Share state teacher pension cost? Not so fast, say town lawyers

Towns and cities may not be bound to help the state cover its payments into the Teachers’ Retirement System (TRS) — despite the governor’s fondest fiscal fantasies — according to a law firm that represents municipalities around the state.

“The governor likely cannot require municipalities to contribute to the TRS Fund through the state budgeting process,” attorneys from Cohen and Wolf wrote. “The governor’s proposal not only likely violates state law, but may also violate covenants made by the state in 2008 pursuant to the issuance of Pension Obligation Bonds as well.”

Cohen and Wolf’s research also cites an actuarial valuation of the system done in 2014.

“The study concluded that the accrued liabilities of the fund exceeded the fund’s assets by over $10 billion,” the lawyers say.

Any potential lawsuit challenging the plan would probably be brought under the banner of the Council of Small Towns (COST), according to Ridgefield First Selectman Rudy Marconi, who has championed the idea of fighting back should the legislature act upon the governor’s proposal that towns and cities share a third of the state’s cost for the teachers’ pension fund.

Of course, the legislature hasn’t approved the governor’s plan, so no legal action is necessary.

“Only if it made it through the budget,” Marconi said. “If the legislature agrees and votes to pursue any portion of it, then COST as an organization would in all likelihood take that action, not the town of Ridgefield individually.”

Other towns

Towns that chose might be co-plaintiffs.

“It might be COST, with town of Ridgefield, town Litchfield, town of Goshen,” Marconi said.

The Council of Small Towns represents the interests of the 139 Connecticut towns with populations under 30,000. The state has a total of 169 municipalities.

The state’s obligation for the teachers’ pension is running about $408 million a year.

If towns were made to pay a third of it, Ridgefield’s share is projected to be about $4.4 million a year.

While COST might carry the flag in a legal challenge, the initial research by Cohen and Wolf was done for Ridgefield.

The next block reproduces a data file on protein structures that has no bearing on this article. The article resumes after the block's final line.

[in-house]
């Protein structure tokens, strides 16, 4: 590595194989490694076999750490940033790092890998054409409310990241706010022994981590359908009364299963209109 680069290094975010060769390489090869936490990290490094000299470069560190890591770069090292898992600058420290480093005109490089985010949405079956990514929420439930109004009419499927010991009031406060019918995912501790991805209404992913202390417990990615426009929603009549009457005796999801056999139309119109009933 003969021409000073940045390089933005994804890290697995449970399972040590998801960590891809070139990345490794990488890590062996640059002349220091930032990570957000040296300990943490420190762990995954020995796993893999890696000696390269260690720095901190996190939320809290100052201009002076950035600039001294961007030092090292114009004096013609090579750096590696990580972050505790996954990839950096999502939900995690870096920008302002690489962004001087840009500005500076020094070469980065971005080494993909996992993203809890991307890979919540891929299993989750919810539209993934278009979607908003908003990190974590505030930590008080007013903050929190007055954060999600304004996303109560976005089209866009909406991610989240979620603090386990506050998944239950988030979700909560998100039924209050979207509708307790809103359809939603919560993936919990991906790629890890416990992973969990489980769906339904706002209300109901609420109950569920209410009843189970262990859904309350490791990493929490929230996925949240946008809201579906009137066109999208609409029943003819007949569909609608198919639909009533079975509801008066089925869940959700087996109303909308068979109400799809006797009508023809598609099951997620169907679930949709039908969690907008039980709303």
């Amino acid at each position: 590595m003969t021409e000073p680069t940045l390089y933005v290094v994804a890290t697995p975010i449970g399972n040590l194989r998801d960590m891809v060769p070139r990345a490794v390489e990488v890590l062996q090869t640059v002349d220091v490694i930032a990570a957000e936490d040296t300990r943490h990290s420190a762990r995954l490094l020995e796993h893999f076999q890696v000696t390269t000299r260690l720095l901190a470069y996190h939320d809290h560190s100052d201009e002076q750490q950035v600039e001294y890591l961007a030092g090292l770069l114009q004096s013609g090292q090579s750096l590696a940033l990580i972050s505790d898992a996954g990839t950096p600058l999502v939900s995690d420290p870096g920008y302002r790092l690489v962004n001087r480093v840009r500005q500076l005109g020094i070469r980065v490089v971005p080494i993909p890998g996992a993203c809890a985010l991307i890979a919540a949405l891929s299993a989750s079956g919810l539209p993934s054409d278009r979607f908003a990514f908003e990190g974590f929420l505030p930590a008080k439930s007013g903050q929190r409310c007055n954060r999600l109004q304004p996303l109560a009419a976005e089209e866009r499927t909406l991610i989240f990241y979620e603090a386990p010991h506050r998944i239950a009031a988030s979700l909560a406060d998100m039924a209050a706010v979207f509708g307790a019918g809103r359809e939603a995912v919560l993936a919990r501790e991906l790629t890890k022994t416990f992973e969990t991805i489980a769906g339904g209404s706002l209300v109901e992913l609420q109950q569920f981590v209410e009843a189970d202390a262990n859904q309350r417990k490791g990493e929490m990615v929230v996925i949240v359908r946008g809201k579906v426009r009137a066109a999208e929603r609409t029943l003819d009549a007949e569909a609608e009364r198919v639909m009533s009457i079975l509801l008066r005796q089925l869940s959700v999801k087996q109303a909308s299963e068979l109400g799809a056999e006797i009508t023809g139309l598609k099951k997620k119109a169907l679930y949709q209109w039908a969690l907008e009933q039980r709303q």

“This was something Cohen and Wolf did for the town of Ridgefield, as requested by the Board of Selectmen, and they agreed it could be shared with COST,” Marconi said.

“It’s part of our retainer. We didn’t pay anything extra,” he added.

Pension fund history

State Sen. Toni Boucher (R-26) looked into the background of the teachers’ pensions and provided research done for the state legislature over a period of years.

“Public school teachers in Connecticut are not covered by Social Security for their public school teaching service,” the office of legislative research reported. “Teachers and school districts make no contributions to the Social Security system for that work and teachers cannot collect benefits based on it. Instead, the state provides teachers with retirement benefits through the state Teachers’ Retirement System (TRS).”

When the Social Security Act was passed in 1935, Congress excluded public employees, mostly because of constitutional concerns about the federal government taxing state governments.

In the early 1950s, Congress passed a law allowing state and local employees to vote to be covered, but members of Connecticut’s Teacher Retirement System voted against it.

The state’s largest teachers union, apparently, wanted to keep it that way.

“In 1959, at the request of the Connecticut Education Association, the state’s General Assembly prohibited TRS members from holding another referendum,” the legislative report says. “The ban on Social Security coverage for Connecticut teachers remains in place.”

‘Controlled by statute’

Benefits teachers receive under their retirement system “are controlled by statute and not subject to collective bargaining,” the legislative research says.

But the legislature can’t go passing new statutes to change benefits for retired and vested teachers — though health benefits are an exception.

“The legislature has enacted two laws that make certain TRS benefits contractual for vested teachers and retirees, thereby prohibiting subsequent General Assemblies from reducing the benefits,” the legislative report says

In addition to the legislative acts, there are court cases firming up the grounds for teachers’ pensions.

The legislature in 2007 passed by wide majorities — 145-to-5 in the House, 34-to-2 in the Senate — a bill authorizing the state to issue bonds to cover some $2 billion in unfunded pension liabilities for the Teachers’ Retirement System.

The problem of not fully financing the pension system, and its future liabilities, is a recurring theme in the state’s unfortunate history of politically managed fiscal decisions.

“The system, as we now know it, was created in the late 1970s when the state put itself on the hook for the employer part of the annual contribution. The employees, the teachers, also contribute,” Boucher said.

“The 1979 act began actuarially based funding of the system and established an amortization plan to pay off the unfunded liability,” she said. “The state never stuck to the plan.”